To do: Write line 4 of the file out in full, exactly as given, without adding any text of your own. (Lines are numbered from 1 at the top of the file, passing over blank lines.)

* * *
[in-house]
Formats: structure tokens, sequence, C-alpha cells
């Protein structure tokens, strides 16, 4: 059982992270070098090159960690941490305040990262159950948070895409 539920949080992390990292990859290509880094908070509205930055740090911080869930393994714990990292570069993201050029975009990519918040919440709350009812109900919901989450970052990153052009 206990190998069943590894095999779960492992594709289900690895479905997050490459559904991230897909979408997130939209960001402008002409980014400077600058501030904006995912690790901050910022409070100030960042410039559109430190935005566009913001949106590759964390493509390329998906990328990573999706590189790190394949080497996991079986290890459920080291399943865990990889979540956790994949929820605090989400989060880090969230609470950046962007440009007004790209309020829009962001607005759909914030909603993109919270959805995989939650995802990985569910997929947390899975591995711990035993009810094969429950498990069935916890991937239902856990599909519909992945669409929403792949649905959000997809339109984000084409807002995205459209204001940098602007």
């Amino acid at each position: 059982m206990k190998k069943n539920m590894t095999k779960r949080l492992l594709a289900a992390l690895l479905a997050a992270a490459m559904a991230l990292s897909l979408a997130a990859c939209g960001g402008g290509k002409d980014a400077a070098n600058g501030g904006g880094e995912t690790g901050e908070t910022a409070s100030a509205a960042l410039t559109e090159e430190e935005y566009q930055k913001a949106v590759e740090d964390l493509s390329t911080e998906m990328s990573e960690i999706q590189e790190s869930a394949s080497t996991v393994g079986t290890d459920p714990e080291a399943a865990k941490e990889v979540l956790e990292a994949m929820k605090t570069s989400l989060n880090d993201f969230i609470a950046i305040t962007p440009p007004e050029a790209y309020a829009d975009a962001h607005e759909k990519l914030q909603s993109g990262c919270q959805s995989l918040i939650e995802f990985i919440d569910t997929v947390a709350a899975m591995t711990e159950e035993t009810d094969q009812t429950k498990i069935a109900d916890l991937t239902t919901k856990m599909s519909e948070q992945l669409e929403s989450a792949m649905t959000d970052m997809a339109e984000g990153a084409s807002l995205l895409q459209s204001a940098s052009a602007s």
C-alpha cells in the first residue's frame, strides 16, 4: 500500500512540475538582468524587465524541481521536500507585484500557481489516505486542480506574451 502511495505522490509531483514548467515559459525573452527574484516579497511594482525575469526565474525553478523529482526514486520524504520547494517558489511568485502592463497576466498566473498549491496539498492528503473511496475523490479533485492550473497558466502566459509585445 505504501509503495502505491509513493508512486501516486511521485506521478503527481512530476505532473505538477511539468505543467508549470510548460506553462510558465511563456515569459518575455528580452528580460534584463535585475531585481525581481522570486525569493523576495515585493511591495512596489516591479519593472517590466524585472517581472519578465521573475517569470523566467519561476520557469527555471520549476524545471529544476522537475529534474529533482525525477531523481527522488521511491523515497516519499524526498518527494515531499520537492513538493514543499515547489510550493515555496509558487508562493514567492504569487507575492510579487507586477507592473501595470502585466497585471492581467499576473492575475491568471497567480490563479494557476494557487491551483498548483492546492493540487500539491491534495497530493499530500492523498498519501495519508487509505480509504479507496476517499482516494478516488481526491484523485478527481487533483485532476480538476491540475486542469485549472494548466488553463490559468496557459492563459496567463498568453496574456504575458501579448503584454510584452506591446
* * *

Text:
């Amino acid at each position: 059982m206990k190998k069943n539920m590894t095999k779960r949080l492992l594709a289900a992390l690895l479905a997050a992270a490459m559904a991230l990292s897909l979408a997130a990859c939209g960001g402008g290509k002409d980014a400077a070098n600058g501030g904006g880094e995912t690790g901050e908070t910022a409070s100030a509205a960042l410039t559109e090159e430190e935005y566009q930055k913001a949106v590759e740090d964390l493509s390329t911080e998906m990328s990573e960690i999706q590189e790190s869930a394949s080497t996991v393994g079986t290890d459920p714990e080291a399943a865990k941490e990889v979540l956790e990292a994949m929820k605090t570069s989400l989060n880090d993201f969230i609470a950046i305040t962007p440009p007004e050029a790209y309020a829009d975009a962001h607005e759909k990519l914030q909603s993109g990262c919270q959805s995989l918040i939650e995802f990985i919440d569910t997929v947390a709350a899975m591995t711990e159950e035993t009810d094969q009812t429950k498990i069935a109900d916890l991937t239902t919901k856990m599909s519909e948070q992945l669409e929403s989450a792949m649905t959000d970052m997809a339109e984000g990153a084409s807002l995205l895409q459209s204001a940098s052009a602007s």